The University of New Mexico Hospital has a telemedicine program to help reach remote patients. And the hospital has a video about its telemedicine program here:
As a physician at UNM Hospital and one of the few hepatitis specialists in New Mexico in 2002, Dr. Sanjeev Arora had become increasingly frustrated with his inability to provide care to the thousands of New Mexicans who suffer from hepatitis C.
“I could only treat 70-90 hepatitis C patients per year in my clinic and there were more than 30,000 people with the disease in the state,” he said, adding that there was a six-month waiting list for patients to see him. And these were the lucky patients the ones who lived near Albuquerque or could afford the luxury of traveling to see a specialist on a monthly basis for the year-long treatment.
Treating hepatitis C is a complicated process; it takes many years to develop this special expertise and very few physicians in New Mexico have it. In rural and medically underserved areas, proximity to specialists, a limited number of specialty providers and inadequate medical insurance severely limit a patient’s ability to seek specialty care. This meant that thousands of rural patients across the state who did not have access to a specialist or the means to gain access would largely go untreated.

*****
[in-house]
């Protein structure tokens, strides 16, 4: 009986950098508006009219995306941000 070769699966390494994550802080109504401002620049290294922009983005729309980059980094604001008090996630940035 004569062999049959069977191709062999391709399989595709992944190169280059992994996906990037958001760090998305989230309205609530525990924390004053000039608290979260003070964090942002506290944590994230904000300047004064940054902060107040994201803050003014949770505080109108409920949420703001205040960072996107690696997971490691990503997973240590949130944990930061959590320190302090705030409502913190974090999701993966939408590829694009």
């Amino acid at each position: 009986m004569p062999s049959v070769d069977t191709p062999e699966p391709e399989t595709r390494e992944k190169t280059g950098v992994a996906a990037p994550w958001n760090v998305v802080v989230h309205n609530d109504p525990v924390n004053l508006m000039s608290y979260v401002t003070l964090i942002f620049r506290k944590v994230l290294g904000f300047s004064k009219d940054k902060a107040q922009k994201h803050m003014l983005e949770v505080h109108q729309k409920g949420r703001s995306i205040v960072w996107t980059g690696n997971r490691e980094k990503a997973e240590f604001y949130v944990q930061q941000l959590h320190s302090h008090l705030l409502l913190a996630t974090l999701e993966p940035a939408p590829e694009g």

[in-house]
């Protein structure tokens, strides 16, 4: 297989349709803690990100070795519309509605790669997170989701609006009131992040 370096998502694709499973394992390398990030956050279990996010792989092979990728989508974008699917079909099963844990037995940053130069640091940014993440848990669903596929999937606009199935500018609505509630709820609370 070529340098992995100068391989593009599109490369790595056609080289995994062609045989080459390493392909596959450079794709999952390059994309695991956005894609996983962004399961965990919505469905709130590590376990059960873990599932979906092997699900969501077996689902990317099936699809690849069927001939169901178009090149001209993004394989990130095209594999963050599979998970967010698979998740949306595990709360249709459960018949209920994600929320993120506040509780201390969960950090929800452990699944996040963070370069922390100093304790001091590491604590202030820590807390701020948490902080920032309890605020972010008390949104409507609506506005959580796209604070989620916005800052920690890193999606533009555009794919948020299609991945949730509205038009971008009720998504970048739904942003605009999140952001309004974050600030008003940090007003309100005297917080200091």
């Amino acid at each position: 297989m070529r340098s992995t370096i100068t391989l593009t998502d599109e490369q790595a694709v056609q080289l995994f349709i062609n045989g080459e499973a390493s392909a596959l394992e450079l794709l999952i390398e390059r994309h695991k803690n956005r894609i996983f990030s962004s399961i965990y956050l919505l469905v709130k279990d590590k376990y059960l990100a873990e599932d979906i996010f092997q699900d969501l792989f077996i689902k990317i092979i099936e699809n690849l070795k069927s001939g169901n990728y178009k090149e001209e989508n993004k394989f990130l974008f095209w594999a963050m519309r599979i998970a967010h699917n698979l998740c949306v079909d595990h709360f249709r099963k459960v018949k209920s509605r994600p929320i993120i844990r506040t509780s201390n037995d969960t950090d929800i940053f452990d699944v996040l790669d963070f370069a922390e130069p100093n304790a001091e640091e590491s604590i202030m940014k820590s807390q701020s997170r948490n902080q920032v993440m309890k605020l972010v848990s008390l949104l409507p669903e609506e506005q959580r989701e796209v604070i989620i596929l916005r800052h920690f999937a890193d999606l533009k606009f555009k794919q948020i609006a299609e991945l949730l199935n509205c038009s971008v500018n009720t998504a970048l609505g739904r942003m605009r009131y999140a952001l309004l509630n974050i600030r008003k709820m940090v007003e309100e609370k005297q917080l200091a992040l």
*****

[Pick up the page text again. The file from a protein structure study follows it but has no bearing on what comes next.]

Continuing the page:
To Arora, this was unacceptable. “I asked myself if there was something I could do to make a difference,” he said. The answer he came up with was simple: A significant change in the way we treat common, chronic, complex diseases was needed.
How Project ECHO Works
In the case of a rural patient who was just diagnosed with Hep C, first the patient’s PCP would present that patient’s information during Project ECHO’s Hep C clinic. The patient themselves are not presented to the specialist. This would be done using video conferencing equipment or the telephone. Based on many factors of the patient, such as; alcohol usage, weight, smoking, and other health issues the provider is given a plan for the patient. These plans range from starting Hep C treatment to waiting for other complicating issues to get resolved (6 months of sobriety, weight loss, etc.). Once cleared the patient can start treatment, the provider follows the Hep C treatment protocol and presents the patient’s treatment status at important mile stones or when a health related issue may impede treatment. The specialist then may change the treatment plan to maximize the patient’s chance of cure.
Project ECHO is continually looking for rural providers (MDs, PAs, and NPs) throughout New Mexico to participate in any of its telehealth clinics on various medical matters.
And for video of a major telemedicine intiative in Ontario, see this story.
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